Regarding the Palm Pre, which many see as a very similar device to the iPhone: Apple is ready to suit up and go against anyone. It's difficult to judge products that aren't in the market yet, too. Software is the key ingredient, and developers don't always want to develop apps for every type of device. When it comes to similarity, Apple doesn't imply that Palm is stealing multi-touch technology or any other features and doesn't want to talk about any specific company that might, but always likes competition as long as it doesn't rip off its intellectual property.
Apple's retail business
Apple's retail stores combined to sell 515,000 Mac units and generate $1.74 billion in revenues during Apple's first fiscal quarter, marking yearly growth of 2 percent each in units and revenue. Sequentially, retail sales tumbled 14 percent in units but grew 1 percent in revenue.
"Almost half" of all Macs sold at retail were to those new to Apple computers.
Retail stores are in 10 countries. The first German store is off to a great start. There are 251 stores total.
Average revenue per store was $7 million, down from $8.5 million a year earlier; there were 46.7 million visitors for all stores.
Apple plans to open 25 stores in its fiscal 2009, about half of which will be outside the US. The company will be "selective" in what stores it opens.
The shops are considered a place to experience Apple's devices, not just to sell them; the company is "fine" with it if customers ultimately come in but choose to buy online or at other stores.
Retailers did do heavy promotional campaigns in the holidays, particularly with iPods, but they're free to do it and haven't done so in January.
Apple's iPod and iTunes businesses
About 22,727,000 iPods were shipped this quarter; the number is an all-time record for Apple. The unit shipments climbed 3 percent year-over-year, but revenues dropped by 16 percent. Sequential results saw a 106 percent improvement in unit numbers and 103 percent in sheer revenue.
There are 4-6 weeks of channel inventory.
Biggest quarter ever for iTunes thanks to music, video and App Store sales, especially on Christmas Day and Christmas week.
There are over 15,000 apps in the store.
Apple has 73 percent of the MP3 player market in the US and is gaining elsewhere, with 70 percent in the UK and Australia, 60 percent in Japan, 50 percent in Canada and gains in smaller markets like France, Italy and Spain.
All growth in iPod sales was international; expectedly, most of the growth came in the last few weeks from holiday sales.
The financial side of Q4
Apple collected a total of $10.17 billion in revenue during the first fiscal quarter; it's the first time the company has crested $10 billion in a quarter.
Gross margins were low at 20.9 percent due to higher than expected costs, though the company did warn in its previous quarter's results that margins would drop.
Outside of GAAP accounting measures, Apple says it earned $11.8 billion in revenue and $2.3 billion in profit.
The company added another $3.6 billion in cash during the quarter to have a total of $28.1 billion.
Operational expenses were $1.4 billion, while cash flow from operations is over $3.9 billion.
Apple is "extremely proud of this very solid growth" compared to the rest of the market, which has been declining.
Apple's next fiscal quarter (Q109)
Apple expects earnings per share between $0.90 to $1. The guidance is narrower than it was last quarter but is still wide because the company's visibility in the public isn't as strong as it has been. Recurring business and a strong product line give Apple confidence it will continue to do relatively well, and the economy isn't as volatile as it was when the company reported results in October.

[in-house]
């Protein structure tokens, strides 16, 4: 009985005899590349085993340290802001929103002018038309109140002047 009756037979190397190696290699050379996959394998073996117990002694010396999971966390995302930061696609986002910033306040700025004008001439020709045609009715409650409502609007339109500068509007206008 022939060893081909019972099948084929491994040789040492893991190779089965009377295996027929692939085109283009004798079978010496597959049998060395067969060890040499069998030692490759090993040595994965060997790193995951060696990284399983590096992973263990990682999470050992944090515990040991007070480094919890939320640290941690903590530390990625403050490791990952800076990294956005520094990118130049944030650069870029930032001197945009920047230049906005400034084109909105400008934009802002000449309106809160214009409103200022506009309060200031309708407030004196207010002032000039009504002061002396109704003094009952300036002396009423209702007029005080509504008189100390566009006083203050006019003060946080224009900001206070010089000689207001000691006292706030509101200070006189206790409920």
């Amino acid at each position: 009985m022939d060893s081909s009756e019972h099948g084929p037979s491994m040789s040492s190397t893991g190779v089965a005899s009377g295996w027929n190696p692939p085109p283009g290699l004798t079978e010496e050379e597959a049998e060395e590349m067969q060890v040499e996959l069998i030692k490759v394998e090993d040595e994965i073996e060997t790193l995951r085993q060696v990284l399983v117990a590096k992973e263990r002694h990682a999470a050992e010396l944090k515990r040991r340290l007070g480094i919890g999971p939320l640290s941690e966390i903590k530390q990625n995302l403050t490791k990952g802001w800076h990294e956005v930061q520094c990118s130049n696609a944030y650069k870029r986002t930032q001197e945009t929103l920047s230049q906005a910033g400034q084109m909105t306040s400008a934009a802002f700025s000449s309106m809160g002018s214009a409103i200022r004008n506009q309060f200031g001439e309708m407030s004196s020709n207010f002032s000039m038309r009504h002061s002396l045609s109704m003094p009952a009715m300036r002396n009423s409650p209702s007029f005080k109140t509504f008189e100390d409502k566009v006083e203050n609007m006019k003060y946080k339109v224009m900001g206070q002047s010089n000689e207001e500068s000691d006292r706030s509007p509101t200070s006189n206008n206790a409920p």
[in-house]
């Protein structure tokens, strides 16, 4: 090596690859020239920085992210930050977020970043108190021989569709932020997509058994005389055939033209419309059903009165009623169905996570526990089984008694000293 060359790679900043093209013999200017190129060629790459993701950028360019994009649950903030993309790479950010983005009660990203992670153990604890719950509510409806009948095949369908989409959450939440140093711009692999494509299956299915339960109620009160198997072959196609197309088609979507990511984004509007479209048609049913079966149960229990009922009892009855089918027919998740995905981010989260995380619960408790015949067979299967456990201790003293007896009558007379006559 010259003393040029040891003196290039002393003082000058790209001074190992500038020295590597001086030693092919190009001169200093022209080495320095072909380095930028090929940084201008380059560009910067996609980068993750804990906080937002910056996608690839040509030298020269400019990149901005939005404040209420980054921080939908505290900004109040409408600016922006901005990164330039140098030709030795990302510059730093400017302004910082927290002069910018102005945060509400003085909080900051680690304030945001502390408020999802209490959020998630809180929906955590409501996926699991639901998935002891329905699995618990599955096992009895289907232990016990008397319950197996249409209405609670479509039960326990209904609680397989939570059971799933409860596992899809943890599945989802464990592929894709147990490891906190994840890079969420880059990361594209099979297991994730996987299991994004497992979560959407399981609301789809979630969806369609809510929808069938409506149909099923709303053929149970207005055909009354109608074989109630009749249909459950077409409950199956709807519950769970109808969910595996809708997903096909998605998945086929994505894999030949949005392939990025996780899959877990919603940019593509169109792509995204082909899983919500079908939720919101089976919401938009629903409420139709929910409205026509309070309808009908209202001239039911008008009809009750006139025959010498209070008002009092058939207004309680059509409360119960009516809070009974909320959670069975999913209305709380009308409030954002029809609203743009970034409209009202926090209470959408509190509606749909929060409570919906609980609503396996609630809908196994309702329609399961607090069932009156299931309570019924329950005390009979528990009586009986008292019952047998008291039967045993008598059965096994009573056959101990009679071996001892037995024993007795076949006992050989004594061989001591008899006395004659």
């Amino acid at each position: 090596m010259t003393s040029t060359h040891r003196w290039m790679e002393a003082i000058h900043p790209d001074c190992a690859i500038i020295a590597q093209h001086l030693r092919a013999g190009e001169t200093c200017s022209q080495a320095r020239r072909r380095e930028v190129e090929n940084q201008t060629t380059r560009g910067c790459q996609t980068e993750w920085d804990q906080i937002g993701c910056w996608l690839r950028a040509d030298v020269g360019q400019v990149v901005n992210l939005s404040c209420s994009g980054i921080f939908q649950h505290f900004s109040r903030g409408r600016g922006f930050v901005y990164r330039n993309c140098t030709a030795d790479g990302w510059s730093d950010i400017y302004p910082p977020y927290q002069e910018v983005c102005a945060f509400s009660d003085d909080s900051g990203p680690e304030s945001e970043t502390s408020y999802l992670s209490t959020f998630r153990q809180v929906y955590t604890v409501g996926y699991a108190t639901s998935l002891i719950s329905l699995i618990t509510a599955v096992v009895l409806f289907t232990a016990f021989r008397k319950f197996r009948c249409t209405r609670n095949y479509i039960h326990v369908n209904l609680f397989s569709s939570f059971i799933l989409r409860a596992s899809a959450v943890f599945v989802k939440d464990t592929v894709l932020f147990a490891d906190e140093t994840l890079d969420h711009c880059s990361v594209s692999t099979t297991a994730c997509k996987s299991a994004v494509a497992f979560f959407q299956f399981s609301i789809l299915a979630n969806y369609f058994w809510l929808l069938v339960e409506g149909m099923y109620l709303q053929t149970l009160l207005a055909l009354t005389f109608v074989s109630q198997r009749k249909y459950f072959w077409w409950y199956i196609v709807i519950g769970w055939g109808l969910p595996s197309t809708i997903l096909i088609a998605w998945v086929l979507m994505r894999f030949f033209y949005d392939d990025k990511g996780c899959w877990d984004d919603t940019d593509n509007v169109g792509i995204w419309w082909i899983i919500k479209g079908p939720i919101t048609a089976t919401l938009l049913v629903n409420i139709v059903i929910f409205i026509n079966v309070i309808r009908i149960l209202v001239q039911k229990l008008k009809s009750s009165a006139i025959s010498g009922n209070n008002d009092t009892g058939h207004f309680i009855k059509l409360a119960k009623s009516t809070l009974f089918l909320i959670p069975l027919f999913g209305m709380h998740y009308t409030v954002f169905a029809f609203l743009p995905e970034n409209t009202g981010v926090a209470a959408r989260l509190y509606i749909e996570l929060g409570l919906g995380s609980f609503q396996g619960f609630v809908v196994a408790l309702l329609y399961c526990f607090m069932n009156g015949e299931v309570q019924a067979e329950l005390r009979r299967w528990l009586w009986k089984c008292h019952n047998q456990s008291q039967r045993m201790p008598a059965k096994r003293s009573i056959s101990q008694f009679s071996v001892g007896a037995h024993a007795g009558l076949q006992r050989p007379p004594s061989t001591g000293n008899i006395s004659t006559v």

Margins should climb back up to 32.5 percent thanks to $28 million in stock-based compensation. It's a decline from the year before but reflects the stronger influence of the US dollar, favorable settlements, and lower revenue. There should be $150 million in stock-based compensation. The tax rate will be about 31 percent.
In the second half of the fiscal year, margins are estimated to hover at 30 percent. A further strengthening of the dollar is likely to affect the company.
As for Steve Jobs: there is "extraordinary depth" in the Apple executive team, and the values of the company are "extremely well-entrenched." Jobs will make major strategy decisions while Tim Cook (as acting CEO) will handle the day-to-day operations during Jobs' absence. Apple's willingness to say "no" to many ideas and to insist on a particular standard are deeply ingrained enough that Apple will continue to do "extremely well."
Continue to focus on offering devices with features that can't be matched at the prices and that there will be no price umbrellas that let rivals sneak in.
Apple believes component costs aren't likely to decrease in the ongoing quarter, where they did last quarter; they were at or near their variable costs and so had little room to budge. However, Apple expects an overall favorable environment both in supply and in prices for things like RAM, flash memory, displays and other technology.
No predictions are being given externally on whether or not Apple can beat the usual, seasonal drop in cellphone sales in early calendar 2009. The main concern is that a poor overall market may discourage customers from adopting smartphones due to their more expensive service plans. Apple is still confident its product pipeline will help.
Additional coverage of Apple's Q109 release
Apple profits edge higher on sales of 2.52m Macs, 22.7m iPods
Apple TV sales rise 300%, will see continued investment
Apple rules out "iPhone nano," not keen on Mac netbook
On Topic: Investor
- Apple to distribute another $2.867 billion to shareholders via dividend
- Piper Jaffray: Concern of drooping sub-30% Apple margins is 'overblown'
- Today is last chance to get in on Apple's spring dividend
- Samsung's cash pile triples in one year, now worth $28.5B after debt
- Apple rewards finance chief with $69M pay in 2012, highest of any CFO